It is particularly important for drivers to maintain fluid intakes if they are to face the congestion and arrive at their destination safe and sane. Even an hour’s drive across a city can result in the loss of as much as half a litre of water which needs to be replaced if drivers are to remain calm and comfortable.

Take a break

While caffeine-laden drinks are indispensable in giving drivers temporary relief from fatigue while travelling, the best option during a normal daytime family trip is plenty of stops to give everyone a break and a stretch as well as lots of water for passengers and driver. Soft drinks and tea and coffee can also contain ingredients that act as a diuretic: while they may initially quench the thirst, ultimately, they’ll lead to more toilet stops. De-hydration can also be responsible for lethargy, lack of concentration and alertness as well as headache – none of which makes for safe and happy drivers.

Avoid road rage

Longer journeys are often marked by disputes and ill temper due to the almost inevitable delays and frustration. By making some basic preparations, being mindful of driving style and keeping fluid levels up, then everyone can enjoy their outing.

Checklist for Happy Journeys

  • Ensure driver and car fluid levels are topped up, but while the car should be full of fuel, an overfull driver is likely to suffer from drowsiness. Both should be ready for the journey ahead, the driver refreshed and alert, the car serviced.
  • Begin the holiday as soon as the trip begins. This means wearing comfortable clothes and having plenty of snacks, drinks and treats for all the family in the car.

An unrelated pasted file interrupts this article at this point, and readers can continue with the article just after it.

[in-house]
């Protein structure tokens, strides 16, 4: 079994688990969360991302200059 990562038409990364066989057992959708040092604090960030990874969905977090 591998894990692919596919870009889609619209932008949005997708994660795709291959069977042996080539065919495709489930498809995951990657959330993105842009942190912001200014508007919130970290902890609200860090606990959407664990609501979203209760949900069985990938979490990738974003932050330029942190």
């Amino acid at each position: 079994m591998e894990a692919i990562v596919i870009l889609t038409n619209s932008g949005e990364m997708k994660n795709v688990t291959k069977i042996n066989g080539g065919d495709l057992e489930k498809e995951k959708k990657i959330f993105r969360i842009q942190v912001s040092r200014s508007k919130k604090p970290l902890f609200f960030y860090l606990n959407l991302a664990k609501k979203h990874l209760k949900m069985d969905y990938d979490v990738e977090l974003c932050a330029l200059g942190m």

• For kids it means making sure that they have got things to keep them entertained. Small, quiet toys are ideal while story CDs for older kids and sing-alongs for younger ones help to pass the time. Many kids these days are happy to play the latest games available on their mobile phones but be wary of travel sickness induced by constant concentration. Old favourites like ‘I Spy’ can also help to fend off travel sickness by encouraging the child to concentrate on items outside of the car.
  • Make sure that the car is well ventilated, if you have air-conditioning use it. A window blind can also help to deflect annoying sunlight.
  • Many children, and adults, find it relaxing to sleep in the car. Pillows and covers are a helpful aid to this although it is obviously vital that all passengers remain restrained by their seat belts.
  • Plan the route, and an alternative, and plan breaks into the schedule. A 20-minute break every two hours is the ideal if travelling with a young family. Think about the timing of your journey. Setting off late at night or in the early hours of the morning may mean avoiding the jams but it is also the peak time for fatigue related accidents.
  • If stuck in heavy traffic, keep plenty of distance between you and the car in front. This will help to keep pressure off the driver.

But most importantly enjoy the journey and your holiday!

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Dealing with travel sickness

We all remember the kids who used to sit by the bus windows on school trips, paper bag in hand looking greener by the minute. Back then it may not have been so common but the latest research shows that at least one in three people suffer from motion sickness and in the average family of five you can easily have two members suffering through long journeys.

Why is it that people suffer from travel sickness? Leading motion sickness expert Dr Michael Gresty explains: ‘We experience car sickness because a car’s cornering forces stimulate the balance organs in our inner ears to signal that we are being tilted but visibly, the car and view outside remain upright. Our brain becomes confused by these two apparently contradictory perceptions, and sends a message to the stomach to be sick. Vomiting is a warning that something strange is happening so as well as being sick, the body diverts blood to the muscles, so that the sufferer can move to get out of the situation.’